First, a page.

Column: Catching Air
The Eleventh Annual Napa Catholic Conference was held July 22-24, 2021, with an impressive lineup of Catholic speakers on the theme “All Things Made New.”
The conference included Mass and a wide range of talks, including religious and spiritual topics, lots of commentary on current Church and world events, apologetics and some very practical subjects like fasting and a legal update on the Supreme Court and religious liberty in America.
We are in the midst of troubling times in the Church and our society… this is not the first time in history…
There was general acknowledgment among the speakers that we are in the midst of troubling times in the Church and our society, but more than one speaker pointed out that this is not the first time in history, reminding listeners of the Protestant Reformation and the early Church’s beginning with Emperor Nero and a Roman Empire full of idolatry, general debauchery and overt hostility toward Christians.
One constant theme of the conference was that our hope is not a worldly optimism but rather a confidence that God is always with His Church. He has given us a trustworthy blueprint for success that includes infallible teachings on faith and morals and the abundant grace of the sacraments.
Despite many signs of darkness in the world, Curtis Martin, founder/CEO of Fellowship of Catholic Students (FOCUS) told listeners on Thursday to focus on opportunities to rebuild the Church as seen through a lens of hope. He found hope in the fact that that our young people have a deep internal stirring for greatness. Even if that only manifests itself as a love for super hero movies, those desires stem from Man’s God-given yearning to rise above the mundane and from the energy and enthusiasm of youth that can only be satisfied by God.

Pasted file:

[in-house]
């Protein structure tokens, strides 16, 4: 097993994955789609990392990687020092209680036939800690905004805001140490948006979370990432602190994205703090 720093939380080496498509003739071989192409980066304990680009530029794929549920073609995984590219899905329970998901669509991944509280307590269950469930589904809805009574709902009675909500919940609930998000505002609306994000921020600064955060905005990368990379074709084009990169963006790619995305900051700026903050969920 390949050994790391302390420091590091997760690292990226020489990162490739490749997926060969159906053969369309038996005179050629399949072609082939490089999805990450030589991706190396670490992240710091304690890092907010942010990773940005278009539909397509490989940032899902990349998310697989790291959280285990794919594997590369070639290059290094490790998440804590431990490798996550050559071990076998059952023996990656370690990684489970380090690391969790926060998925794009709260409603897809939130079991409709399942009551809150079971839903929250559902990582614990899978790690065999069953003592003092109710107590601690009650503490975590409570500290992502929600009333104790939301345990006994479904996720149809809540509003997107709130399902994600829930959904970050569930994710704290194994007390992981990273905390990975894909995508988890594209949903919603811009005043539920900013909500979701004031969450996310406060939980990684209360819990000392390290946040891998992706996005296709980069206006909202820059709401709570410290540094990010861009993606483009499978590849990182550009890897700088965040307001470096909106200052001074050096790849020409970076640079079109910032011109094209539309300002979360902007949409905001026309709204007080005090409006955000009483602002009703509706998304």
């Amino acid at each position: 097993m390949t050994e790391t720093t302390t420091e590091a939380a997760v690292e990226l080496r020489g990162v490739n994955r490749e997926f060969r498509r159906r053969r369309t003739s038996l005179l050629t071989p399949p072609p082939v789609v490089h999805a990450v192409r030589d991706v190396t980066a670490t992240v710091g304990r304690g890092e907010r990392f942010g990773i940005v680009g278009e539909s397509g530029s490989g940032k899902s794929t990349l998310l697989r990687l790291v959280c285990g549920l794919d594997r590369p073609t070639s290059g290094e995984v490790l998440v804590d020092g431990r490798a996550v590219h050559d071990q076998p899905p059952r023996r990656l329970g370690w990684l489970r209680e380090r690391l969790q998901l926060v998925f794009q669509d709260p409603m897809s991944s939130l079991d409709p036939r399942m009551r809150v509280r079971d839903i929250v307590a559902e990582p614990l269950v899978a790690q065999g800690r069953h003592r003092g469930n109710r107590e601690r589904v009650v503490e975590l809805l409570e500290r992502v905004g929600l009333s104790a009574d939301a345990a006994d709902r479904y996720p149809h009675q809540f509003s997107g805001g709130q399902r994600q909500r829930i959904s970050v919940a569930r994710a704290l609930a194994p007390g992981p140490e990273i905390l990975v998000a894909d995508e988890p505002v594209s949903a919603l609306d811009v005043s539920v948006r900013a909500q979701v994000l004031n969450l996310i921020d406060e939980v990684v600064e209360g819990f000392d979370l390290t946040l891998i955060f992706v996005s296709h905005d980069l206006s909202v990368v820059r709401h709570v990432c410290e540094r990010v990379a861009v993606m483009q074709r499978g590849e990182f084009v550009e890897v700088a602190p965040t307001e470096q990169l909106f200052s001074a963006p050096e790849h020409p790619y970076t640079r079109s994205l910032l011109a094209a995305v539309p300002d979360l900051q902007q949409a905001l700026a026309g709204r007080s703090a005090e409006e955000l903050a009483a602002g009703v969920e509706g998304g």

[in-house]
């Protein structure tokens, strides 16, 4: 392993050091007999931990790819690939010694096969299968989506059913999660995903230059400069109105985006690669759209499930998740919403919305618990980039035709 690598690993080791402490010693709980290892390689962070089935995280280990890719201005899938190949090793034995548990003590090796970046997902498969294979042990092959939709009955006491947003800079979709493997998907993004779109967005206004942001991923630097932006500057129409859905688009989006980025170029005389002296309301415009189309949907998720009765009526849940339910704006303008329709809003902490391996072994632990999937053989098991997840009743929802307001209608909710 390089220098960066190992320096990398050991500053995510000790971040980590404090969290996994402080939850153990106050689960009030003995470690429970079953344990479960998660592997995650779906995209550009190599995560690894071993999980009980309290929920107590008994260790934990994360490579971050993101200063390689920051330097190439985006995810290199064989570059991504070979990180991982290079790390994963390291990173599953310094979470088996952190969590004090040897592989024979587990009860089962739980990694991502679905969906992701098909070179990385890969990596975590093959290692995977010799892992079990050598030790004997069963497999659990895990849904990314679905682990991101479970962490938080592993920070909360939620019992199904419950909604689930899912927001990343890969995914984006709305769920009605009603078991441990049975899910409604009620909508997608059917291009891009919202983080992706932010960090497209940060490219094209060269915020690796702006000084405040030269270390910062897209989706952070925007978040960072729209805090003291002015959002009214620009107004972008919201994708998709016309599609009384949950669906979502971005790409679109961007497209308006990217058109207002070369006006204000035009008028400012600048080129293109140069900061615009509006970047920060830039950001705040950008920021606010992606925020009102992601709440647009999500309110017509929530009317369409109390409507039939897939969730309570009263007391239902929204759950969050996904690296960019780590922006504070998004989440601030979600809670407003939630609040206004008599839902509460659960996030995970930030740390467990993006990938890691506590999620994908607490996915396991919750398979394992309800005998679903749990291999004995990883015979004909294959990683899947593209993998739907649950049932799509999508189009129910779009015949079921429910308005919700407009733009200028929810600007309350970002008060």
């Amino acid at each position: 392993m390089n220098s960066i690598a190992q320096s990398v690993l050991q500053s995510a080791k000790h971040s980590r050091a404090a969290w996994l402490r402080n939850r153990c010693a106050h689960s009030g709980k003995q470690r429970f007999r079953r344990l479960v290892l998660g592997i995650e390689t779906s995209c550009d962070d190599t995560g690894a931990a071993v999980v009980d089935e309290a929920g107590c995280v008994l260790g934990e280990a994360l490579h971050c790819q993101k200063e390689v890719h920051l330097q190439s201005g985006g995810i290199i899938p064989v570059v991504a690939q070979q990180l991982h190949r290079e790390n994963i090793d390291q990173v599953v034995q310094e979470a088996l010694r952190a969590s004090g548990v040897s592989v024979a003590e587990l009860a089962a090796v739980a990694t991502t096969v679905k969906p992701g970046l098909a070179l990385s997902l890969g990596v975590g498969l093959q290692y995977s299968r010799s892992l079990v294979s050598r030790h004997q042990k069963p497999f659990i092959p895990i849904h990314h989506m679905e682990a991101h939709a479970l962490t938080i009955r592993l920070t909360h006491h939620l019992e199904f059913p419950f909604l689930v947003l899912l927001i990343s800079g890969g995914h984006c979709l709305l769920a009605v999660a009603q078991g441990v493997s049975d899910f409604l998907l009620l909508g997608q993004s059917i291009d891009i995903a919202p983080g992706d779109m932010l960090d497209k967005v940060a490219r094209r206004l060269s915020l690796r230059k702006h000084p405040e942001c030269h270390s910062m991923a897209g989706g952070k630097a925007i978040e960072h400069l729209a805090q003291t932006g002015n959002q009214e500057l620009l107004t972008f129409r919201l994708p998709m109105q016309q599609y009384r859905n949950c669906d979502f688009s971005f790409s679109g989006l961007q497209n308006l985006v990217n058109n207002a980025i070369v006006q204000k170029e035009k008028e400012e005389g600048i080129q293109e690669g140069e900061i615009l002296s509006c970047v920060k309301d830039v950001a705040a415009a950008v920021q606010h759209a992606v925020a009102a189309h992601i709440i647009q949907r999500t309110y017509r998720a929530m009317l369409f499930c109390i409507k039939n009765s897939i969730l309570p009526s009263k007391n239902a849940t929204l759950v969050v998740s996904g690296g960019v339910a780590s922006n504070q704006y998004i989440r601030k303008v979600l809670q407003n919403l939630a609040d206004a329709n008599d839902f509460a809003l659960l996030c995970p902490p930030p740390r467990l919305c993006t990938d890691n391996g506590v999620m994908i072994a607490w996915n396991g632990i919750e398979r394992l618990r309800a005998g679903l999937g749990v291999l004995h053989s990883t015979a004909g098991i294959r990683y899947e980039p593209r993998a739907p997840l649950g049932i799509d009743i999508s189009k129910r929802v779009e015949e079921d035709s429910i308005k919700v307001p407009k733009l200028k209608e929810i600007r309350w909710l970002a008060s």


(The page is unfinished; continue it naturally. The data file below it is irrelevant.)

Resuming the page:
Our hope is not a worldly optimism but rather a confidence that God is always with His Church.
Chris Stefanick, author and speaker, in his talk “Christian Response to a World Gone Woke” noted that the human heart was made for God and no amount of temporary “wokeness” can change that fact.
Other speakers reminded us that the tools we have from God and our Church have not changed and will see us through. These include the basics of prayer, fasting, almsgiving and of course the sacraments.
Father Spitzer, S.J., president of Magis Center for Reason and Faith, gave us a framework to explain to anyone who will listen how the Catholic Church has always been right in its moral teachings, including teaching the abject failure of the sexual revolution to make people happy. Father Spitzer showed how easy it is to demonstrate this even to people without faith, based on abundant information from modern science, secular research and statistics to show this even from a purely secular standpoint.
Tim Gray, president of Augustine Institute, gave a talk called “”Signs of the Times,” in which he said we live in a time of lies where even “truth is on trial.” He likened our present society, with its degradation of life and insistence on gender ideologies, to the classic story “The Emperor’s New Clothes” by Hans Christian Andersen, in which everyone in a kingdom goes along with the pretense that the emperor is wearing a fine set of clothing when he is in fact naked. We all know the story. The farce continued until an innocent child shouted out that “The emperor has no clothes!” We need to be that child in our present time, calling to mind Jesus’ admonition for us to become like little children.
Father Dave Pivonka, T.O.R., president of Franciscan University, took things to a higher level, reminding listeners that the Church has always had the power of the Holy Spirit, still with us as much today as ever since the day of Pentecost. He emphasized that we can accomplish nothing on our own. God is always waiting for us to give ourselves totally to Him, trusting in His Spirit and with hope and faith that He is in charge.
More on some of these talks in coming articles…
David G. Bjornstrom is a retired Santa Rosa, CA-based attorney at law with 38 years specializing in business, estate and tax law. He may be reached... MORE »